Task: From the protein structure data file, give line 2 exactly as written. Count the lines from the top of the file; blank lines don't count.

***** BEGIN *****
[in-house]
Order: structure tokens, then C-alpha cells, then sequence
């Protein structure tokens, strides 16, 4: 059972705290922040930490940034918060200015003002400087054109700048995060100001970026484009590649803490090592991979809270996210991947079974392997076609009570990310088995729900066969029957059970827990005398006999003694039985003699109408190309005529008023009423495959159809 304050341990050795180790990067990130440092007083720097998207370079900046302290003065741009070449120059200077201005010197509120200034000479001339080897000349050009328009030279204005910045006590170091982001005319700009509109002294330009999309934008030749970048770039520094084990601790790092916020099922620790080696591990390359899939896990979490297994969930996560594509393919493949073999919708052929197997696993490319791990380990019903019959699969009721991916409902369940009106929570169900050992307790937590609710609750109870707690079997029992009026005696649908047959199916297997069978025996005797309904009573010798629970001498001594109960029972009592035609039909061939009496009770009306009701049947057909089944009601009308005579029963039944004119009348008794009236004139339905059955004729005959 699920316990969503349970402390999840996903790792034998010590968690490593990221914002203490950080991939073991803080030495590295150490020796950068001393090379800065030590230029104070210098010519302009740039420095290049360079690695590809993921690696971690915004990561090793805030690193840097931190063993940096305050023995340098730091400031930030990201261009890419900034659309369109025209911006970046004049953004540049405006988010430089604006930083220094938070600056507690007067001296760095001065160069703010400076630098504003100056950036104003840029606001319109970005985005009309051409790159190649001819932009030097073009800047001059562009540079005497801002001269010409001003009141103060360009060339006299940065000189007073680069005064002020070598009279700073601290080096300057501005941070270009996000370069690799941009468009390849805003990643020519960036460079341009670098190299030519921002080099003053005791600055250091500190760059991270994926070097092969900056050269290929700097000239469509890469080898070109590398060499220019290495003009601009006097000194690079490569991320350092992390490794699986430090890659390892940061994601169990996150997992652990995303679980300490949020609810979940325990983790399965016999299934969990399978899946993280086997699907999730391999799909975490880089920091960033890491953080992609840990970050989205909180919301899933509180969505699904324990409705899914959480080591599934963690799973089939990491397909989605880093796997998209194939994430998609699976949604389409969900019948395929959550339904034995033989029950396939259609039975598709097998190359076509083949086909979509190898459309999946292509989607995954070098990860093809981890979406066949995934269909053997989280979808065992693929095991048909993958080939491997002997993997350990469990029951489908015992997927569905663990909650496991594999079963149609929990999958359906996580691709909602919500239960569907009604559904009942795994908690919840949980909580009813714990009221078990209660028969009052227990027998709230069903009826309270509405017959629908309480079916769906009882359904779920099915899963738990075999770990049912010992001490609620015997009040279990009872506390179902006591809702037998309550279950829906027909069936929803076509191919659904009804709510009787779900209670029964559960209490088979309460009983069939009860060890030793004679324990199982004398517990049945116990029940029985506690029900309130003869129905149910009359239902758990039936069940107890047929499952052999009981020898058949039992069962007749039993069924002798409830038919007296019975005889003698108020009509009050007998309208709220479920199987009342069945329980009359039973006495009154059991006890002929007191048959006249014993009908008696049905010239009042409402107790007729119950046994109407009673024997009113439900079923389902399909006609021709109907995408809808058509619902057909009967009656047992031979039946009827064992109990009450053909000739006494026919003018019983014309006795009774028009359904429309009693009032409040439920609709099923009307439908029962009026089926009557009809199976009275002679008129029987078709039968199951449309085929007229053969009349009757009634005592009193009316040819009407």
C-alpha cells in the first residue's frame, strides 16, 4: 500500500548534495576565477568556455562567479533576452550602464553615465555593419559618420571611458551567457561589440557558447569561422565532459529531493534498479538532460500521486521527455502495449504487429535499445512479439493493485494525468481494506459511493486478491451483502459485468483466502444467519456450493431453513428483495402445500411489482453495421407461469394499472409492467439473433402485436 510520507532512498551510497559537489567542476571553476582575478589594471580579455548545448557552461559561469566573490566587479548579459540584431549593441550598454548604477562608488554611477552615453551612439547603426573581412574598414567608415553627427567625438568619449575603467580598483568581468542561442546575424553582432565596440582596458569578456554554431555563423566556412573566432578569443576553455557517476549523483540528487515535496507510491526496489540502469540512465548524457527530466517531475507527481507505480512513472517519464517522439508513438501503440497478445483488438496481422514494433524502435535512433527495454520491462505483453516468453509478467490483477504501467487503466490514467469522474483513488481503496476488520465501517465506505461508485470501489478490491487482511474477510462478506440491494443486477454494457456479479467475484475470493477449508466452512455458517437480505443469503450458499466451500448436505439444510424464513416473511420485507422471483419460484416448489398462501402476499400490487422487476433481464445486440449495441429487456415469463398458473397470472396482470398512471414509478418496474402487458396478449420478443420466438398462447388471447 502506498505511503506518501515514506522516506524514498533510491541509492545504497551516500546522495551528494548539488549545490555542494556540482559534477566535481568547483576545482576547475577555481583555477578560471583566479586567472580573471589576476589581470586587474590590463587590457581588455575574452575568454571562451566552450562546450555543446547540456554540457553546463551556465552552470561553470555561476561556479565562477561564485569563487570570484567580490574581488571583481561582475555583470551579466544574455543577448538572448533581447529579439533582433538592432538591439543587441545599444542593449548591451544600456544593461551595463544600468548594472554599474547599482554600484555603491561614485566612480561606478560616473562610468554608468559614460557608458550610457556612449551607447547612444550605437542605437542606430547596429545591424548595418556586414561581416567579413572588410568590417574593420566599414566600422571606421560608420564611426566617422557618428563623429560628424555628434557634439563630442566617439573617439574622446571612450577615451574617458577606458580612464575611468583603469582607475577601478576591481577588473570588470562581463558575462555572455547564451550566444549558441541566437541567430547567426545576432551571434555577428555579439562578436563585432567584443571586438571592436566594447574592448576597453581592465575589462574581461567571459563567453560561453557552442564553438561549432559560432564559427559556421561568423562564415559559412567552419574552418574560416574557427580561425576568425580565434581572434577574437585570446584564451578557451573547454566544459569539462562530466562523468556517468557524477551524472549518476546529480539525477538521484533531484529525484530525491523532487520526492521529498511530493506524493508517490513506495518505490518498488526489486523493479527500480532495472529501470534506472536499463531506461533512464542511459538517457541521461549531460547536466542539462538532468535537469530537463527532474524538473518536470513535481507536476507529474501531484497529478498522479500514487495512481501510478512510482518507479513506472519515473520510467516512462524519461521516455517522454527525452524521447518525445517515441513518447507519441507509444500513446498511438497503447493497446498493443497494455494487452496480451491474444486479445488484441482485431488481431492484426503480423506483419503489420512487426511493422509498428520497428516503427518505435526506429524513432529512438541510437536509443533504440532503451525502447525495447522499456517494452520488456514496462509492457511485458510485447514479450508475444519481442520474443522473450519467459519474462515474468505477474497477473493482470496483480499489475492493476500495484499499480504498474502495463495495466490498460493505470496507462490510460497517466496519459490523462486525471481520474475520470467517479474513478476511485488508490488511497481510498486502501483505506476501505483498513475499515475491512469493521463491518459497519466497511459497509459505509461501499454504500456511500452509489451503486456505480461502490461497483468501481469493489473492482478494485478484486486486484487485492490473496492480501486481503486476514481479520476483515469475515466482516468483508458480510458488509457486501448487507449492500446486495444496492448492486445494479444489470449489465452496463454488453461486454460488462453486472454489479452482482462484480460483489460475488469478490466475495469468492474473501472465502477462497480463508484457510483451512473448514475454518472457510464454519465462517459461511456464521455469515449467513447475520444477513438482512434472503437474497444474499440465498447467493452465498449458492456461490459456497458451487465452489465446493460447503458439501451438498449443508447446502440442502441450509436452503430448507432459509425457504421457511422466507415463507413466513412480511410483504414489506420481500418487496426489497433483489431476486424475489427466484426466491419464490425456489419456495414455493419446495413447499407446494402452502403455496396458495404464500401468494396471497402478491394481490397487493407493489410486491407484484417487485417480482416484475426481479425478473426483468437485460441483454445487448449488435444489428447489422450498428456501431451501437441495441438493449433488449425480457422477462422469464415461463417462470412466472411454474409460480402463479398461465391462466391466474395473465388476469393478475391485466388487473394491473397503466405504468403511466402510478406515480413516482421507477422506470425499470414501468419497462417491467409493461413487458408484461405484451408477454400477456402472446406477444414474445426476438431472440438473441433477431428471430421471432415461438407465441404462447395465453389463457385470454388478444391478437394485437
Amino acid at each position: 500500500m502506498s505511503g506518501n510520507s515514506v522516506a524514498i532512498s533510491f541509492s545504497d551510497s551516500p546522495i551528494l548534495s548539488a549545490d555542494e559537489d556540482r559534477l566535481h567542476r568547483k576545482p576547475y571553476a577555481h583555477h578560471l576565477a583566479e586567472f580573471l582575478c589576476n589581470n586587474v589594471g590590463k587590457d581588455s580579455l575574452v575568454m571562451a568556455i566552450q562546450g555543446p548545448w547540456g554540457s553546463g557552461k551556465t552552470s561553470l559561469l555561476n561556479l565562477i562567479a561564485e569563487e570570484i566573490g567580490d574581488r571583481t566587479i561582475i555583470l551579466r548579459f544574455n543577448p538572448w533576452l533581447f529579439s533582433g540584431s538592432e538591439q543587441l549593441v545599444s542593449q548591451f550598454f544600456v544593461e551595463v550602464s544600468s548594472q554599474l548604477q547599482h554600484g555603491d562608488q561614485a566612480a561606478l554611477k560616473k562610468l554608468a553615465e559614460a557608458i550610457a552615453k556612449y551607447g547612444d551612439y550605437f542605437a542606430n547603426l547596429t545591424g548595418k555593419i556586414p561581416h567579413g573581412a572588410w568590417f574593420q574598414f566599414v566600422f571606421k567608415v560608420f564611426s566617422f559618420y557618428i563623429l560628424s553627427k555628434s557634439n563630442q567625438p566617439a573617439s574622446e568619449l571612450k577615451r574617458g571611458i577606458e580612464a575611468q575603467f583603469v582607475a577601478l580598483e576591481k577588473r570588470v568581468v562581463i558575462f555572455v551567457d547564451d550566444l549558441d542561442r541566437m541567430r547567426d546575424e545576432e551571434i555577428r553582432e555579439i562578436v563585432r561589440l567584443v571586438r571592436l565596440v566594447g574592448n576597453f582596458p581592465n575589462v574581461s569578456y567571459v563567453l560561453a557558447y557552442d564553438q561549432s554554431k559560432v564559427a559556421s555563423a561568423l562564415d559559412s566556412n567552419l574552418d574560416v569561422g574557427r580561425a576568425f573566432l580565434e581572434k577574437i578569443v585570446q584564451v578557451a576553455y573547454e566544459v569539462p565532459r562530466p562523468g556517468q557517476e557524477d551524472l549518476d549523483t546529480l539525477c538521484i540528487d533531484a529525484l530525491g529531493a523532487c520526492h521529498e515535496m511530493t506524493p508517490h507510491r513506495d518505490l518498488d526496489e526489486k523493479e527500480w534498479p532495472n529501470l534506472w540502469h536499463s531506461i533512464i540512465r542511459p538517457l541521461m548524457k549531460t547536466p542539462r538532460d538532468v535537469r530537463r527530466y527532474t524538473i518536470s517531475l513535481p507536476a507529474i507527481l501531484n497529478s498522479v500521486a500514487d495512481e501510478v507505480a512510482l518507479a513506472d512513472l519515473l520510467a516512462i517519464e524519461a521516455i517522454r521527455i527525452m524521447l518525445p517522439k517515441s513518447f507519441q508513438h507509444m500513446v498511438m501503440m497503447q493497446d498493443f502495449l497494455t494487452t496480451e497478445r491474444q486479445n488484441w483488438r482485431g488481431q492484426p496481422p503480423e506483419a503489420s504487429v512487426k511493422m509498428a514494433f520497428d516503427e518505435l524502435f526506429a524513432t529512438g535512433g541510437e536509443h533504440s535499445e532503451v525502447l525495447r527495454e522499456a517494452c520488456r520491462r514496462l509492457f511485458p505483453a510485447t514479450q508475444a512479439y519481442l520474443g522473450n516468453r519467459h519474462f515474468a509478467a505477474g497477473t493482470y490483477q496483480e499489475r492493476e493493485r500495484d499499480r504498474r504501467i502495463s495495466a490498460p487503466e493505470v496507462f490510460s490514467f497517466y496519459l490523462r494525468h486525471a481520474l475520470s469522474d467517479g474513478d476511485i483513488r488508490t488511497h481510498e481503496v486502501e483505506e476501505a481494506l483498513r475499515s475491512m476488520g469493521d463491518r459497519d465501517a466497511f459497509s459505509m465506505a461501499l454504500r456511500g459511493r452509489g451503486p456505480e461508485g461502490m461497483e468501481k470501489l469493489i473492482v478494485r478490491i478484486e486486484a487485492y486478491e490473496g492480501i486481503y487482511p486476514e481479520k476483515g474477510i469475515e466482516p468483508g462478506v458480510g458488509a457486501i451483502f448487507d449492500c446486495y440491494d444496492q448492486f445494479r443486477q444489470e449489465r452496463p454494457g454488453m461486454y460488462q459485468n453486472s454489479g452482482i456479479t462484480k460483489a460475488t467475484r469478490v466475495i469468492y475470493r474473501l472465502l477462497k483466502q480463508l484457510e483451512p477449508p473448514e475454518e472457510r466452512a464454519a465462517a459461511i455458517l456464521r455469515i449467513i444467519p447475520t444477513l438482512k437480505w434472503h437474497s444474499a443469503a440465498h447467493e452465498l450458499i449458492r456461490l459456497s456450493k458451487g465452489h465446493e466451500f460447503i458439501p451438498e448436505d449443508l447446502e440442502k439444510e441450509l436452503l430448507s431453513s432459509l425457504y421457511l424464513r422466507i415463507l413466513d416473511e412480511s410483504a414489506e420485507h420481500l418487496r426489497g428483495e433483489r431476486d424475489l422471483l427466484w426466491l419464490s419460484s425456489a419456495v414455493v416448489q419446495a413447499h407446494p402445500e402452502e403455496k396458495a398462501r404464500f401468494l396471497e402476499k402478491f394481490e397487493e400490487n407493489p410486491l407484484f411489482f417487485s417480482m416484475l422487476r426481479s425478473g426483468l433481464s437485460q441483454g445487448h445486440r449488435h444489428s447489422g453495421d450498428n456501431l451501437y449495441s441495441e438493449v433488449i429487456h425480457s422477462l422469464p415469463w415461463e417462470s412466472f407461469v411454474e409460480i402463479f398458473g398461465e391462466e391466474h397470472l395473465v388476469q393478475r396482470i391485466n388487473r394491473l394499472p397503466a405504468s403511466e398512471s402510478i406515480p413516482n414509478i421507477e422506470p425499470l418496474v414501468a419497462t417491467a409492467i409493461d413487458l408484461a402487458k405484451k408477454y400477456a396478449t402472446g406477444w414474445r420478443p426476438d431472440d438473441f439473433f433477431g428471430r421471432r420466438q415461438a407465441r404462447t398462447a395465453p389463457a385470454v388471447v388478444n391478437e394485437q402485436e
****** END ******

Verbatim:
Order: structure tokens, then C-alpha cells, then sequence